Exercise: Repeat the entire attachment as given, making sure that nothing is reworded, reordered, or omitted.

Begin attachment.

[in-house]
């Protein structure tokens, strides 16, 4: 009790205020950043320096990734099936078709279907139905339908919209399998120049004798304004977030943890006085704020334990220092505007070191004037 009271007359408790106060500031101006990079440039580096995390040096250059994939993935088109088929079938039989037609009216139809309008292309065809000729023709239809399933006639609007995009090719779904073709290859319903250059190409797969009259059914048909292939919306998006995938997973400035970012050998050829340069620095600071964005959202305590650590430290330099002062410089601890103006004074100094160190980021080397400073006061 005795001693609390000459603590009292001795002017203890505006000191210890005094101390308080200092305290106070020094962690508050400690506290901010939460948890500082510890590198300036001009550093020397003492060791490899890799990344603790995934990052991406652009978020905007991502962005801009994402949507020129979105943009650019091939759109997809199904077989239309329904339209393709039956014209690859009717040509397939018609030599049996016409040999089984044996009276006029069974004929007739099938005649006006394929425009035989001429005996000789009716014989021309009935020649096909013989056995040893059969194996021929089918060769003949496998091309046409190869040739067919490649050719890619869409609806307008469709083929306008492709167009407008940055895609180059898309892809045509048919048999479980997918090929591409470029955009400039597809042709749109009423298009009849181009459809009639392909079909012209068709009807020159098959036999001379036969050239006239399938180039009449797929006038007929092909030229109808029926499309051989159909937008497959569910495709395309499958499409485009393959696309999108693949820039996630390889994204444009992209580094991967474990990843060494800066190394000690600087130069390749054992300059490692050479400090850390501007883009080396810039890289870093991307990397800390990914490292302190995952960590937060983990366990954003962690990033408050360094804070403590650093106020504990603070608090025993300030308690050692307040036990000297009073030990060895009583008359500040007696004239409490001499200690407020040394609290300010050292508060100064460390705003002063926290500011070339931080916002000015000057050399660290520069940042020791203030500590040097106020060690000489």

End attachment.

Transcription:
[in-house]
């Protein structure tokens, strides 16, 4: 009790205020950043320096990734099936078709279907139905339908919209399998120049004798304004977030943890006085704020334990220092505007070191004037 009271007359408790106060500031101006990079440039580096995390040096250059994939993935088109088929079938039989037609009216139809309008292309065809000729023709239809399933006639609007995009090719779904073709290859319903250059190409797969009259059914048909292939919306998006995938997973400035970012050998050829340069620095600071964005959202305590650590430290330099002062410089601890103006004074100094160190980021080397400073006061 005795001693609390000459603590009292001795002017203890505006000191210890005094101390308080200092305290106070020094962690508050400690506290901010939460948890500082510890590198300036001009550093020397003492060791490899890799990344603790995934990052991406652009978020905007991502962005801009994402949507020129979105943009650019091939759109997809199904077989239309329904339209393709039956014209690859009717040509397939018609030599049996016409040999089984044996009276006029069974004929007739099938005649006006394929425009035989001429005996000789009716014989021309009935020649096909013989056995040893059969194996021929089918060769003949496998091309046409190869040739067919490649050719890619869409609806307008469709083929306008492709167009407008940055895609180059898309892809045509048919048999479980997918090929591409470029955009400039597809042709749109009423298009009849181009459809009639392909079909012209068709009807020159098959036999001379036969050239006239399938180039009449797929006038007929092909030229109808029926499309051989159909937008497959569910495709395309499958499409485009393959696309999108693949820039996630390889994204444009992209580094991967474990990843060494800066190394000690600087130069390749054992300059490692050479400090850390501007883009080396810039890289870093991307990397800390990914490292302190995952960590937060983990366990954003962690990033408050360094804070403590650093106020504990603070608090025993300030308690050692307040036990000297009073030990060895009583008359500040007696004239409490001499200690407020040394609290300010050292508060100064460390705003002063926290500011070339931080916002000015000057050399660290520069940042020791203030500590040097106020060690000489």